This is the fourth full week of Black History Month celebrating the contribution that black people have made and continue to make to create a better, more inclusive and well run transport system, as well as contributions towards active travel and air pollution.
This week we are also celebrating some of our members who are continuing to work hard to encourage active, safe and responsible travel.
Carla Lowe, Road Safety Officer, Westminster City Council
How did you get into sustainable travel? My role as an Assistant Youth Worker in a school was made redundant in 2008 and then I was redeployed into the role as an Assistant School Travel Plan Advisor and then a Safety Education Officer soon after in the London Borough of Newham Council due to my skillset. I stayed there for 5 years before I moved onto Westminster City Council in 2013 in my current role as Road Safety Officer which I’ve been in for nearly 8 years.
What was your journey/inspiration? I wanted to impart knowledge to people and that started in the pedagogy system which saw me supporting and teaching SEND pupils from nursery up until adult learners and this has now transferred into road safety and active travel.
How would you like to see the industry evolve/change in the future? Start to recruit more from the BAME community as we are underrepresented in the industry but the hardest to reach group to take up active travel modes such as cycling.
How would you encourage more black people and those under-represented in active travel to get involved/take part? Start to join groups in your local area or form informal groups with similar interests. Always contact your local council as they will run schemes that are available for all.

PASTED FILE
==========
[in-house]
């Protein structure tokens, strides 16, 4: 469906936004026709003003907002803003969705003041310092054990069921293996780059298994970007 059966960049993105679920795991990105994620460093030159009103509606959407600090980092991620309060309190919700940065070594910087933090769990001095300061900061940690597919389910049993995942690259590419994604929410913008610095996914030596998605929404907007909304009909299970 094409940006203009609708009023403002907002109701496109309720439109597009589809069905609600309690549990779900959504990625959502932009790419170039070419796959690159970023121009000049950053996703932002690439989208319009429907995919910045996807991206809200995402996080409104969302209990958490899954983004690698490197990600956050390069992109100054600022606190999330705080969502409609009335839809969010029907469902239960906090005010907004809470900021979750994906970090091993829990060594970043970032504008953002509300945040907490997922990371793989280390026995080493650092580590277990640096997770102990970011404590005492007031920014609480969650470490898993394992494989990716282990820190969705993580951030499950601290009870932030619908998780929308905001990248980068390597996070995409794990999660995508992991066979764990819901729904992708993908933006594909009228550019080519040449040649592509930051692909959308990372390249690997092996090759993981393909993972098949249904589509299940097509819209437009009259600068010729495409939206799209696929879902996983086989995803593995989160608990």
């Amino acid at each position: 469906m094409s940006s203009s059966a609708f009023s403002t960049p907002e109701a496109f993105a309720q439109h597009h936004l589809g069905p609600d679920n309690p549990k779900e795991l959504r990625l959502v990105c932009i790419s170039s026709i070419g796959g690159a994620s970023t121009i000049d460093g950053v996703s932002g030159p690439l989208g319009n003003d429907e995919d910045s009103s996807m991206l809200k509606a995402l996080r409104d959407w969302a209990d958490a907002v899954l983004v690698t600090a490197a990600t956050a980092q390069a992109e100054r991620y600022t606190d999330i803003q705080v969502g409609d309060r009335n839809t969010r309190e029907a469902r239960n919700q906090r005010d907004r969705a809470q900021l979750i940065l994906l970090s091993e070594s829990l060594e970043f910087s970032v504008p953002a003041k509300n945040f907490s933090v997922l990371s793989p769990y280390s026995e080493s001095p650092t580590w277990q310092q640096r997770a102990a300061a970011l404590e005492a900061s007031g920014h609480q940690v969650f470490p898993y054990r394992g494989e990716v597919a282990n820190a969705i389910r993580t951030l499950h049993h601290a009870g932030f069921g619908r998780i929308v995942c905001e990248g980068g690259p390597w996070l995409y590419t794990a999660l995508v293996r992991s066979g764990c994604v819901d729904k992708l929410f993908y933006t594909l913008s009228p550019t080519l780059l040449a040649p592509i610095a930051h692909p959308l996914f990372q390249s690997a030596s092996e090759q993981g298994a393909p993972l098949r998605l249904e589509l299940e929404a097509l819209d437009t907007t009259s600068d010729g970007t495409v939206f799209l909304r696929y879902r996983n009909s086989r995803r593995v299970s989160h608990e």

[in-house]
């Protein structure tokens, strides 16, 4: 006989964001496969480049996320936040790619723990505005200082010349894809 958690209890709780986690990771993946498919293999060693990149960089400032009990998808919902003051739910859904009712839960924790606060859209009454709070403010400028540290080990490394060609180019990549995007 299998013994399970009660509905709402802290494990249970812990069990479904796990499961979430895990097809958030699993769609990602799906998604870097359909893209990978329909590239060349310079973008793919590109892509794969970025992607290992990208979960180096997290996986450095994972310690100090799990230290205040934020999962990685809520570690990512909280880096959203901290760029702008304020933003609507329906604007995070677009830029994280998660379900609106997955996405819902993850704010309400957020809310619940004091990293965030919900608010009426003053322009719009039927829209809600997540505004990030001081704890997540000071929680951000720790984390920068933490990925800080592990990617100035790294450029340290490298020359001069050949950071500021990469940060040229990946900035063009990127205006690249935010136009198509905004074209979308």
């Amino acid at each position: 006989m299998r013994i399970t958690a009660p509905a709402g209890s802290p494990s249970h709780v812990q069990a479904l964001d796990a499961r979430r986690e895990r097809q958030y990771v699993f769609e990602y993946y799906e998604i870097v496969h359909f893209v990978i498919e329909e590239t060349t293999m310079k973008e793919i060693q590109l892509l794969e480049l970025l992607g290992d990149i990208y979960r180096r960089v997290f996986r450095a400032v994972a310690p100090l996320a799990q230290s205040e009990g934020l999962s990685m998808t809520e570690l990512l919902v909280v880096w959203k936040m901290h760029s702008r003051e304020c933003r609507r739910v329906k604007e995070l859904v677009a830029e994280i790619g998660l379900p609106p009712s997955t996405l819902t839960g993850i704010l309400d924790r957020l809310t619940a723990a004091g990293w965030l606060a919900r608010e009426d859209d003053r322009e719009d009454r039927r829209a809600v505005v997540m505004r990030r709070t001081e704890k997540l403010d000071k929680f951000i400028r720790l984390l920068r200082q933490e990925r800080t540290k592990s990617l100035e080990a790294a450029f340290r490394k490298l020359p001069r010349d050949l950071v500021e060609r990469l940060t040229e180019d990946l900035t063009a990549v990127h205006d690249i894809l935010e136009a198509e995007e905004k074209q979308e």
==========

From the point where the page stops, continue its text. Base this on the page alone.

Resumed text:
Ann-Marie Smith, founder Girls Gotta Ride club – Ann-Marie has over 25 years of cycling experience and has brought her cycling enthusiasm to the work she does with the African Caribbean Achievement Project (ACAP) in central Bradford. Starting their own club ‘Girls Gotta Ride’, Ann-Marie has enthused a wide group of women and girls locally, targeting mainly black women but not exclusively, and helping them to get more active.
Earlyna Edwards, Bike Instructor
How did you get into sustainable travel? I just fell in love with cycling, once I started, I couldn’t stop.
What was your journey/inspiration? I taught myself and through observation I wanted to get better and better, however, since becoming a bike instructor I have learnt how to cycle more safely and more confidently.
How would you like to see the industry evolve/change in the future? I would like to see more West Indian/ African cyclist. I would like them to see the joys of cycling and the importance of it for their health and holistic well-being.
How would you encourage more black people and those under-represented in active travel to get involved/take part? I would explain its great exercise and it is a skill, once you learn it you will see there is so much value in it. Developing both physical and mental health. It also gives you opportunities to see London in ways you would never see.
Courtney Williams founded The Brown Bike Girl, a cycling advocacy consultancy encouraging ridership within BAME communities. The Brown Bike Girl partners with local government, non-profits and institutions to increase bicycling access and adoption within communities of color, and bicycling education for all. Through initiative planning and facilitation, training, and creative collaboration.
Denise Adolphe, Modeshift Board Member (Pictured)
How did you get into sustainable travel? I went for an interview at a local authority in 2012 for the role of Communications and Consultation Manager, which is my background. 25% of the job was managing the smarter travel programme and team. I got the job and I’ve been there ever since. However, I am currently on secondment as a business manager working in Highways and Parking.
What was your journey/inspiration? I did a degree in Media and Communications in the 90s and then spent 18 years working in the field of communications and consultation before moving into sustainable travel. All of our projects, events, activities and campaigns rely on ensuring that our key audiences know how to get involved and that we are doing something that is beneficial to them, so they actually want to get involved.
How would you like to see the industry evolve/change in the future? I would like to see much more diversity in staff across the country and in those who get involved in projects, events, activities and campaigns.
How would you encourage more black people and those under-represented in active travel to get involved/take part? I always try to lead by example. This is partly why I recently agreed to take part in a film for TfL about cycling to school with my children. If I can do it, anyone can.